Foundation Diet and Health
The best perspective for your health
The best perspective for your health
The best perspective for your health
The best perspective for your health
The recipes can also be found in our app.

Fresh cranberry

The raw cranberry, also known as fenberry, is very often used in Germany as an ingredient in baking. Unprocessed cranberries taste hard and bitter.
Water 87.3%  95/04/01  LA : ALA
Comments Print

There are about 175 known varieties of cranberry, with dark red to black colored fruits. Cranberries can be consumed both fresh and cooked.The Vaccinium macrocarpon, also known as the American cranberry and bearberry, is native to North America and is commonly cultivated in the United States, Canada, and Chile. In contrast, Vaccinium oxycoccos, also known as the bog cranberry, is widespread in the UK and in Northern Europe.

Culinary uses:

Ripe fresh cranberries are rarely available in supermarkets in Europe; they are usually sold frozen. What do cranberries taste like? Cranberries have a very sour flavor because of the high amounts of fruit acid that they contain and the tart flavor caused by their tannins. Dried cranberries have usually been sweetened with sugar.

In North America, cranberry sauce is an essential part of Thanksgiving. Cranberries are similar to lingonberries and can be made into jam, compote, and juice.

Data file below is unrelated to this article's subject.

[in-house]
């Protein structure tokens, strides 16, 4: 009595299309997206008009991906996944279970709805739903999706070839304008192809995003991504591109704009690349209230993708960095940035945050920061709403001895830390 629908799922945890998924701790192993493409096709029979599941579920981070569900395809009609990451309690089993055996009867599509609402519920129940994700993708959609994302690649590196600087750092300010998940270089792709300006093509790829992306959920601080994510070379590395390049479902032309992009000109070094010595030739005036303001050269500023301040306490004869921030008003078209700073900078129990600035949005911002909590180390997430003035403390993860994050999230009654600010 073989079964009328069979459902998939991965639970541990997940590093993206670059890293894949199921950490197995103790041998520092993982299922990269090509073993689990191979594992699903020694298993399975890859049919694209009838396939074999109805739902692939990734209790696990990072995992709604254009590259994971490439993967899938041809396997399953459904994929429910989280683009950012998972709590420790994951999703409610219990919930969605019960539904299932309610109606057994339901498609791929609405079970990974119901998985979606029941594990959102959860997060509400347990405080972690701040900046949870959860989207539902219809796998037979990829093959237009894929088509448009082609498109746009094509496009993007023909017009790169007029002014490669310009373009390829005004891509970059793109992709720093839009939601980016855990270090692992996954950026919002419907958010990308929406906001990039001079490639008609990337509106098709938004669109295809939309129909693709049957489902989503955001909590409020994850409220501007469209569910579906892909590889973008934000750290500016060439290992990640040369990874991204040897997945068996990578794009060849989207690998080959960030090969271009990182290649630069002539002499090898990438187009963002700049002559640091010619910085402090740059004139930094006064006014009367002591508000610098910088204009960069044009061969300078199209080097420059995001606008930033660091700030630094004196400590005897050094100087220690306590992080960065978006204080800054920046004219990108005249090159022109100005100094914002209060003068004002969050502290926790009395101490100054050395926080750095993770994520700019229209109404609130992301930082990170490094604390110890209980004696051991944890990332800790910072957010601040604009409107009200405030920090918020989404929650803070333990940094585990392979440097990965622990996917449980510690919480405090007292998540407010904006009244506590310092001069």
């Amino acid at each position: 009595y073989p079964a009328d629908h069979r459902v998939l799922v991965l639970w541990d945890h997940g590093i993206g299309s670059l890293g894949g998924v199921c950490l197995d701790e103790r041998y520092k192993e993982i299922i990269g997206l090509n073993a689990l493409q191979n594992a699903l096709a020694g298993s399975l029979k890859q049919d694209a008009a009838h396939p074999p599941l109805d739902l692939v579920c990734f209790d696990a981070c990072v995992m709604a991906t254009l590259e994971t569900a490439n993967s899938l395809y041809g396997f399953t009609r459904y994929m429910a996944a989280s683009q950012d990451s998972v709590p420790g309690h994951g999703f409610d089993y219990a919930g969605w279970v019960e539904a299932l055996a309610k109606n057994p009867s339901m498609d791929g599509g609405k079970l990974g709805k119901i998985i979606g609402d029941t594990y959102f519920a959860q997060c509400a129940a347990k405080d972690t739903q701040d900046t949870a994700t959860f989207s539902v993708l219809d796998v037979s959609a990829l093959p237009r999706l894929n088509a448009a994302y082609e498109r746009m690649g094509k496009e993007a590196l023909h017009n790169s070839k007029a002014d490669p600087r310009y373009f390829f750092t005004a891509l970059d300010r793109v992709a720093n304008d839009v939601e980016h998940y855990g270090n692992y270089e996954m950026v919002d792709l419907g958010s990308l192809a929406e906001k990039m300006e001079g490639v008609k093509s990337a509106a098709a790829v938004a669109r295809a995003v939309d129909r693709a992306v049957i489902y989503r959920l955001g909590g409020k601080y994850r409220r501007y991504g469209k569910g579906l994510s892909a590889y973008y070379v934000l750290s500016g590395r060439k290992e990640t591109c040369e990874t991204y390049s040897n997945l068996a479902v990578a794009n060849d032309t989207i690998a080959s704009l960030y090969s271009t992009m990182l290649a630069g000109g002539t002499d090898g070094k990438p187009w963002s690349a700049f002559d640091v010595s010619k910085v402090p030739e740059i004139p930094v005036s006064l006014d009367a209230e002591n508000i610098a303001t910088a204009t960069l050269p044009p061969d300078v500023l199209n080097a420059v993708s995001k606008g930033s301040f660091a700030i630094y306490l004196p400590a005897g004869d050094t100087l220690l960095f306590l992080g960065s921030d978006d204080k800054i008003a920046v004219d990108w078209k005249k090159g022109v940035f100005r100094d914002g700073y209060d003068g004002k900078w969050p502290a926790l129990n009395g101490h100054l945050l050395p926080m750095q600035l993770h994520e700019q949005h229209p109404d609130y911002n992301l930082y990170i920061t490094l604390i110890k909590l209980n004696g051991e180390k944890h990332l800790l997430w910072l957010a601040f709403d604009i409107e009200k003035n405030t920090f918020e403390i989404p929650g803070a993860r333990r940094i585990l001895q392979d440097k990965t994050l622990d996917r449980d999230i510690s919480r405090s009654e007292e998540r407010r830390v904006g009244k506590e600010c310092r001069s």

Dried cranberries can also be used in desserts, being a popular substitute for raisins and sultanas. You can add sweetened or unsweetened dried cranberries to stollen, cakes, tarts, biscuits, and muesli bars. You can also add cranberries to salads and smoothies.

If you are using dried cranberries to replace fresh fruits in a recipe, use about 50 g of dried cranberries as a substitute for every 100 g of fresh fruit in the original recipe. You can also soak dried berries in cranberry juice or apple juice for a few hours then drain and eat them like fresh berries.

Recipe for Banana Bread with Fresh Cranberries:

Ingredients: 150 g brown sugar, 150 g wheat flour or spelt flour, 2 teaspoons baking powder, 2 large ripe bananas, 80 mL canola oil, 100 g fresh cranberries.

Preparation: Peel the bananas and mash in a bowl with a fork. Mix the dry ingredients (sugar, flour, and baking powder) in another bowl, then add bananas and oil and knead until the mixture forms a smooth dough. Add the fresh cranberries to the dough. Pour the mixture into a greased baking mold or small muffin tins. Bake at 170 °C for about 25 minutes.

Tea with fresh cranberries:

To make one liter of tea, you need about 150 g fresh cranberries. Wash the cranberries thoroughly and squeeze out their juice before use. Alternatively, crush the berries and boil them in water for about 5–8 minutes. Let the berries steep for 20–30 minutes and leave the tea to cool down. Cranberry tea is especially delicious when sweetened with honey or brown sugar.